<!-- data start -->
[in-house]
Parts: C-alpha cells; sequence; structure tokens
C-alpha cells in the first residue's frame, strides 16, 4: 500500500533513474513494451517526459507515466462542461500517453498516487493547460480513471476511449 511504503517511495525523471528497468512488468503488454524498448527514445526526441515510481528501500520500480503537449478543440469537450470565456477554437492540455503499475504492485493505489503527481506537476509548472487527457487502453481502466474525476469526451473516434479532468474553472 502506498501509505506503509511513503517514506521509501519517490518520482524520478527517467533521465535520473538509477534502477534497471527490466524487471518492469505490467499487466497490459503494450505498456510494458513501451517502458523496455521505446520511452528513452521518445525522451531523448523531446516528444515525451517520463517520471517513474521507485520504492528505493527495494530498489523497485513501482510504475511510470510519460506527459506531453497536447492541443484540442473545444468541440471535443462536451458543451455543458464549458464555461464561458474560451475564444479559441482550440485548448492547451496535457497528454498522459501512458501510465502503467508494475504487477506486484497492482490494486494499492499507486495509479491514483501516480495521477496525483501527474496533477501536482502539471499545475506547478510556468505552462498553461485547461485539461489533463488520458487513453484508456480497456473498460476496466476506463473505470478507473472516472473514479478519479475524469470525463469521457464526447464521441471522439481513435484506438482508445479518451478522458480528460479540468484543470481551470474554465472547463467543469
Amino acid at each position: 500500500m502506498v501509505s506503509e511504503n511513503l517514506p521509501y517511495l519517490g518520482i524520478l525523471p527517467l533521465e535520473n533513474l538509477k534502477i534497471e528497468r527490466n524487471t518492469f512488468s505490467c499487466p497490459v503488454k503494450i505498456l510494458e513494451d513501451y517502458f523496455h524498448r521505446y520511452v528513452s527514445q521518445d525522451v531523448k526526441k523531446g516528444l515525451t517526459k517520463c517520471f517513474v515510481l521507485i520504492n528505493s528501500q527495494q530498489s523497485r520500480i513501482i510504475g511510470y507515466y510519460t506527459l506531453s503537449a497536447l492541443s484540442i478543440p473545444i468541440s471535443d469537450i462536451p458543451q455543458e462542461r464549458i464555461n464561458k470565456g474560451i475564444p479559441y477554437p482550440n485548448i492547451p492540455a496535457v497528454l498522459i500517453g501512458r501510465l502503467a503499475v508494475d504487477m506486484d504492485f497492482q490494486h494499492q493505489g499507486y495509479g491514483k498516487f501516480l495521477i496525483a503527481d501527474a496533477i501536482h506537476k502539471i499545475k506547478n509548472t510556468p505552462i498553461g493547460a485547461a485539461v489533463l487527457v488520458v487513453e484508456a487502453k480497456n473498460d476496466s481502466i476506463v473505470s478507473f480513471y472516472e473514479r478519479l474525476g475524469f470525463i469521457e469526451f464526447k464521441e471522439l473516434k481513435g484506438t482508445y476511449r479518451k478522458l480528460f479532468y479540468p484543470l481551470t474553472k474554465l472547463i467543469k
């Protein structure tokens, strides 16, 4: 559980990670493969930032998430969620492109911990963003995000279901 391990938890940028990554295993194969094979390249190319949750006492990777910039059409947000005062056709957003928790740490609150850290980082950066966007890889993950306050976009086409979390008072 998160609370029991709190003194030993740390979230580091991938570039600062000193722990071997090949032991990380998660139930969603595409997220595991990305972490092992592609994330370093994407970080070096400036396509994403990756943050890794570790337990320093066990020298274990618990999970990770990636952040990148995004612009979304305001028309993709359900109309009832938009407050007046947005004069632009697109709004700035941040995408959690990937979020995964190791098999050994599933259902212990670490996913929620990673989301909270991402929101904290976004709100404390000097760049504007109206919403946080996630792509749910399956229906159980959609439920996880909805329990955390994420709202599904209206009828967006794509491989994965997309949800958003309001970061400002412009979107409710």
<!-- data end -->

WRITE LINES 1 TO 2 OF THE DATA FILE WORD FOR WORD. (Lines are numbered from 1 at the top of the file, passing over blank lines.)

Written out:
[in-house]
Parts: C-alpha cells; sequence; structure tokens